buddy up

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Buddy Up
Figuring out schedules for a carpool can be tricky. But a little inconvenience—and a few planning emails—may be worth the effort, if you're sharing the drive with, say, a mentor who can advise you or a co-worker who can talk over an issue with you that will save you time at the office. The perfect ride-sharer may be right at home. Take Michelle Paquette, PhD, and her husband, both professors in Kansas City, Missouri, who commute together most mornings. "When we're really on the ball," she says, "we brainstorm ideas and how to deal with co-workers, which is a nice way to add another five productive minutes to an otherwise too-short workday."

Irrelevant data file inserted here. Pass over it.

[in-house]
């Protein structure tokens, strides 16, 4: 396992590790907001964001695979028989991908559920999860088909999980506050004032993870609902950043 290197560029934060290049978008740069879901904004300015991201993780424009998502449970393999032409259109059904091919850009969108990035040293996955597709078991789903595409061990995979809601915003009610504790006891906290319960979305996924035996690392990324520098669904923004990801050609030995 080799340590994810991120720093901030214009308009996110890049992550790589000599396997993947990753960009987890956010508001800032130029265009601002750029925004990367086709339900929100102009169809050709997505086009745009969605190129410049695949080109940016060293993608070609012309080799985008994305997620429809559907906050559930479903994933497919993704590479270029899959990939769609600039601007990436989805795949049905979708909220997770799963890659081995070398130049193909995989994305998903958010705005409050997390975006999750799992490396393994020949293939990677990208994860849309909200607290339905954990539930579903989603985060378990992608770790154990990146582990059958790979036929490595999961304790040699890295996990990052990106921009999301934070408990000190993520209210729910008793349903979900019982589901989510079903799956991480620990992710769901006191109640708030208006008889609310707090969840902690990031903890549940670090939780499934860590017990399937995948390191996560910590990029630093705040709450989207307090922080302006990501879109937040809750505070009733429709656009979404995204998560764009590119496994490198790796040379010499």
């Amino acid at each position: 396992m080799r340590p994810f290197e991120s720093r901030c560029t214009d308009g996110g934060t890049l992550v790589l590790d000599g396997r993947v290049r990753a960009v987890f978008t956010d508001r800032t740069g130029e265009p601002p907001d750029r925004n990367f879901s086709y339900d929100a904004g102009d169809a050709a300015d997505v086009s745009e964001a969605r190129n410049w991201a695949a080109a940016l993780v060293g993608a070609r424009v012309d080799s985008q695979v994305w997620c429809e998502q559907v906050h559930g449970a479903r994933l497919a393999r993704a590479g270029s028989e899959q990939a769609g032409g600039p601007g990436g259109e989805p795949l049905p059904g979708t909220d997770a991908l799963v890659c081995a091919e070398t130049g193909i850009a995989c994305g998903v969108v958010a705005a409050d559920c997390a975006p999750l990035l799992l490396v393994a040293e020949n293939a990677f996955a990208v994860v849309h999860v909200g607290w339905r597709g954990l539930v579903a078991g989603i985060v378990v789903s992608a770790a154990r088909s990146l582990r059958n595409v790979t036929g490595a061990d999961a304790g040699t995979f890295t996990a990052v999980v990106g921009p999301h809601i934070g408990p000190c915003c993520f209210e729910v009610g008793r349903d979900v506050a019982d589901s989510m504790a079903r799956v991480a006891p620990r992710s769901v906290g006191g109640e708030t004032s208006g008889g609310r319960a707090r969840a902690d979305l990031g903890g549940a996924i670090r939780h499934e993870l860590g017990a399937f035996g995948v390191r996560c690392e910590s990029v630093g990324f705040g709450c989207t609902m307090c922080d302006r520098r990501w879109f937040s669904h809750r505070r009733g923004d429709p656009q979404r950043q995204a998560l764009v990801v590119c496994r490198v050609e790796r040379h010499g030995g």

Even if you don't work at the same place as your spouse, there are advantages to driving as a couple, namely reconnecting. "Carpooling turns otherwise wasted time into a daily date," says Dr. Paquette. And though that might not translate into a higher salary or a corner office—it does increase the most important measure of your success: your happiness.